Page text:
The Losers' Debt: What Occupy Wall Street Owes to the Tea Party
As the ranks of Occupy Wall Street swell, the inevitable comparisons to the Tea Party have led conservative agitators whose demonstrations catalyzed opposition to President Obama to deny any similarities between the two movements. They shouldn’t: Without the Tea Party, Occupy Wall Street wouldn’t exist.
That's not because the Don’t Tread On Me crowd was first to voice criticism of the economy, but because their success as advocates for the lenders of the world put the screws to our economy—and the very debt-ridden people whose voices are carried by Occupy Wall Street.
Pinning down the origins of the Tea Party isn’t easy, but a good moment is February 19, 2009, when CNBC contributor Rick Santelli launched into a screaming rant. His target? The Obama administration’s plan to help people with “underwater” mortgages—loans worth more than their homes after real estate prices plunged, leaving them hard-pressed to refinance and make their payments.
“Do we really want to subsidize the losers’ mortgages?” Santelli demanded. “We’re thinking of having a Chicago Tea Party in July, all you capitalists that want to show up to Lake Michigan, I’m going to start organizing.”
Now the “losers” are back: Check out We Are The 99 Percent, the Tumblr blog giving voices to the people behind the Occupy Wall Street protests: Nearly everyone talks about debt, from underwater mortgages to student loan or unpaid medical expenses.
One of the critical features of our recession is that high consumer debt is holding back recovery: People are too busy scrimping to pay their obligations (in part because real wages haven’t gone up in the last decade) to spend the kind of money that helps pull an economy out of recession and create jobs.
The Obama administration has taken repeated stabs at fixing this problem, including the ultimately hapless mortgage loan modification program that Santelli called out, mortgage refinancing initiatives, attempts to decrease student debt, and health care reform designed to help make care more affordable.
Plagued by poor execution and underestimating of need, none of these efforts have resulted in success yet. Part of this failure can be laid at the feet of President Obama and the Democrats, but the Tea Party’s Republican-adopted campaign against government intervention in the economy has doubtless postponed recovery and kept the government from taking basic actions to force the financial sector to share the painful costs of irresponsible lending.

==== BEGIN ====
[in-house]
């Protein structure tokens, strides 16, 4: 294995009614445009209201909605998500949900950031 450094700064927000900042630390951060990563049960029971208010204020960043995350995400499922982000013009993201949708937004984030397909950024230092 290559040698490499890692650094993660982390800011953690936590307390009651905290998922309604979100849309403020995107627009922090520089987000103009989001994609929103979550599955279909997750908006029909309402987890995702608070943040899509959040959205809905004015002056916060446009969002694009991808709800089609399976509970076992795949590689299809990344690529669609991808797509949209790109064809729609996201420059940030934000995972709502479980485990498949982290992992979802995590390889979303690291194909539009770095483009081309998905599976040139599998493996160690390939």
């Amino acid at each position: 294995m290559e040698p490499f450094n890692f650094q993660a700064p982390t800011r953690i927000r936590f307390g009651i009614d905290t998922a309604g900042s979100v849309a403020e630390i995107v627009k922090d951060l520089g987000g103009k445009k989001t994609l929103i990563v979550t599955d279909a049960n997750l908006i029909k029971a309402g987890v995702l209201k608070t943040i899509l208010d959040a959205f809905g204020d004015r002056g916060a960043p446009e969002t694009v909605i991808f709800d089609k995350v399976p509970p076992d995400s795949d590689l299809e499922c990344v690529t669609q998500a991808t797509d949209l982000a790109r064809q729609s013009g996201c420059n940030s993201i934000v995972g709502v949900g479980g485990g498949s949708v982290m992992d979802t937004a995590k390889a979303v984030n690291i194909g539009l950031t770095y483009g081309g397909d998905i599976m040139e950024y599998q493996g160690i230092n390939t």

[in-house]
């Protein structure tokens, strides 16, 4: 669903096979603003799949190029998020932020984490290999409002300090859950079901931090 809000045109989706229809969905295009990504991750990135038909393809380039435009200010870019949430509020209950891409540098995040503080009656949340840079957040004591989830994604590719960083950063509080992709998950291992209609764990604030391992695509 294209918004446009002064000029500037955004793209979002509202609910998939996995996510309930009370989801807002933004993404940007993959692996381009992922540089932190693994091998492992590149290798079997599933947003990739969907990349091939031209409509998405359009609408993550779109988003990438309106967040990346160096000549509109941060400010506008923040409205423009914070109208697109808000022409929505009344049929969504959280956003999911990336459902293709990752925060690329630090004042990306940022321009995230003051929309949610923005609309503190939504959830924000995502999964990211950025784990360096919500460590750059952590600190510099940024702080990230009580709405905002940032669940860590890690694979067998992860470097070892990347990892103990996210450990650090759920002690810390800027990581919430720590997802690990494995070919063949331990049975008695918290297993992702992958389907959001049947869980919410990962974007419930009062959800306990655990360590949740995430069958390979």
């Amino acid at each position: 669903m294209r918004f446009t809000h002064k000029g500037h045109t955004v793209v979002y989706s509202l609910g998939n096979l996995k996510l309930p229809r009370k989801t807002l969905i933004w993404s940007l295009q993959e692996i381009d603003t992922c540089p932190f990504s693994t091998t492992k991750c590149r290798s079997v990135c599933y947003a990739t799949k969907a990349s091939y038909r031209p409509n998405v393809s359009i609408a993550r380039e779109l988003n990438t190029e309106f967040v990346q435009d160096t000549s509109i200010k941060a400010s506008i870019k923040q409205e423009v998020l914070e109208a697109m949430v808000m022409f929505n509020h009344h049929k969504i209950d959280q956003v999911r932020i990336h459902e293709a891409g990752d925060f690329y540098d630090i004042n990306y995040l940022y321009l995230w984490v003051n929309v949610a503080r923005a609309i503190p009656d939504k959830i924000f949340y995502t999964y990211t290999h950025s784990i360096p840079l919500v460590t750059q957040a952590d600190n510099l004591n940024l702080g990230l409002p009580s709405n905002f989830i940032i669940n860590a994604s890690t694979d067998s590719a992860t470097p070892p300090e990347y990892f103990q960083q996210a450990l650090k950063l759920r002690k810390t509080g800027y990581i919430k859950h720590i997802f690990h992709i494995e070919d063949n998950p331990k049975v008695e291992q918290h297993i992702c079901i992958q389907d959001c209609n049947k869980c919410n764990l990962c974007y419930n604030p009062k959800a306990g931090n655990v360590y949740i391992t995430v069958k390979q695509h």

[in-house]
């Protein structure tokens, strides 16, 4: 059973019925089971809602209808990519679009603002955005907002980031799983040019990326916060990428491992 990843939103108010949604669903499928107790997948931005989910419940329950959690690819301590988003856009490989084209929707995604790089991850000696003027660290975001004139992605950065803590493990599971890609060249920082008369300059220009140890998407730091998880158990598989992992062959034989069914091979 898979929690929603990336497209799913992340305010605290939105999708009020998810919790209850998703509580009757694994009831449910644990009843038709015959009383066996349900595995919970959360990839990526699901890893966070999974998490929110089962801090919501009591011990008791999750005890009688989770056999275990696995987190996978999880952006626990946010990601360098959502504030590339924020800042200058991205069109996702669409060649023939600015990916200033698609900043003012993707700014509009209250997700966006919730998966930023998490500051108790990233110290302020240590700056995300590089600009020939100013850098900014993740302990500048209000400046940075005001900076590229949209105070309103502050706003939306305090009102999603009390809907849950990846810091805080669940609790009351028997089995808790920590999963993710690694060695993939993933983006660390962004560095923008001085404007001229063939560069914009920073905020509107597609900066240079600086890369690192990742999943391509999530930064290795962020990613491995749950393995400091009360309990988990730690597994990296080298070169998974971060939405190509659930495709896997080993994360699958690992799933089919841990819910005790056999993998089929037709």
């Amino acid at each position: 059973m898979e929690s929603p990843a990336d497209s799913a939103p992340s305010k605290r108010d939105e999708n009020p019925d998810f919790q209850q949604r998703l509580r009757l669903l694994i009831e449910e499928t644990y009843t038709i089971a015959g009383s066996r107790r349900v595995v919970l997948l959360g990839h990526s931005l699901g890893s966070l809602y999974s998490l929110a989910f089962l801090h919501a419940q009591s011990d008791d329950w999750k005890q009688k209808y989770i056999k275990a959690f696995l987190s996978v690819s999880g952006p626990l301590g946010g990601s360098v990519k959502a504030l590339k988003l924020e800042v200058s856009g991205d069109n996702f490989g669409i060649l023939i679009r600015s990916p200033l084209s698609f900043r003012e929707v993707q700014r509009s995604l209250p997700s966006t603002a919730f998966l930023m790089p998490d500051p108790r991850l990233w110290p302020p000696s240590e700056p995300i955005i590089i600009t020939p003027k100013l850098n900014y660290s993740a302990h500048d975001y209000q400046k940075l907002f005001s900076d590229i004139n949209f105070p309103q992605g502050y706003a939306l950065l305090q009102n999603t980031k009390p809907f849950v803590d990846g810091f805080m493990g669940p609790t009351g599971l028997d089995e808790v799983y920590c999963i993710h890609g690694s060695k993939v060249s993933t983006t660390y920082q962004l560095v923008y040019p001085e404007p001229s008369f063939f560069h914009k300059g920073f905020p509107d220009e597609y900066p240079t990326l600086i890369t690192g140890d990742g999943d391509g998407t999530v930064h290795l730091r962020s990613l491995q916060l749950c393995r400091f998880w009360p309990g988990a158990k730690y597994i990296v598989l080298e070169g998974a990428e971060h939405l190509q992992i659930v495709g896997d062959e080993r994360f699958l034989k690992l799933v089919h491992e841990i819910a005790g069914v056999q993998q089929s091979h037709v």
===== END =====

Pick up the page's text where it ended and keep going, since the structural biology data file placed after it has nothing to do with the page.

Most ironic for a movement that proclaimed opposition to financial sector bailouts (a cheap and effective policy that should have been followed with radical bank reforms), the Tea Party’s largest influence in Washington was helping empower Republicans who promised to undermine any and all restraints on the behavior of the largest banks.
Equally problematic, the Tea Party turned the political agenda toward deficit reduction when the times demanded action on jobs. Their thriving opposition to action by the Federal Reserve to ease pressure on the economy has made it harder for the central bank to adopt policies that would ease the burden of debt by raising inflation.
Perhaps worst of all, by associating debt with irresponsibility, the Tea Party forgot the social conditions that led to the amassing of this record debt, especially fraud and irresponsible lending in the financial sector and growing inequality. This in turn denied the basic interconnections in our economy. The Tea Party refuses to see that beggaring their neighbors is a step toward beggaring themselves.
Now the indebted, tired of waiting, have come back to haunt our culture, reminding us loudly that the excesses of the past decade still hang over their heads, and that the promise of the United States—you can work your way out of your troubles—isn’t true when you can’t get a job.
So thank the Tea Party for the crowds in lower Manhattan: A lost decade of growth teed up a gut-punch recession for Americans who didn’t realize the instability of the foundation they built their lives on. When the Tea Party scrambled to oppose reasonable public action to alleviate these problems, the conditions were set for the organic explosion of the people who found themselves on the short end of the stick.
For all the conspiracy-mongering, disorganization and misguided proposals floated by Occupation Wall Street, we can hope they’ll be as influential as the Tea Party, for one sad reason: Unlike the fantasies of the Tea Party, the problems faced by the self-proclaimed Other 99 Percent are all too real.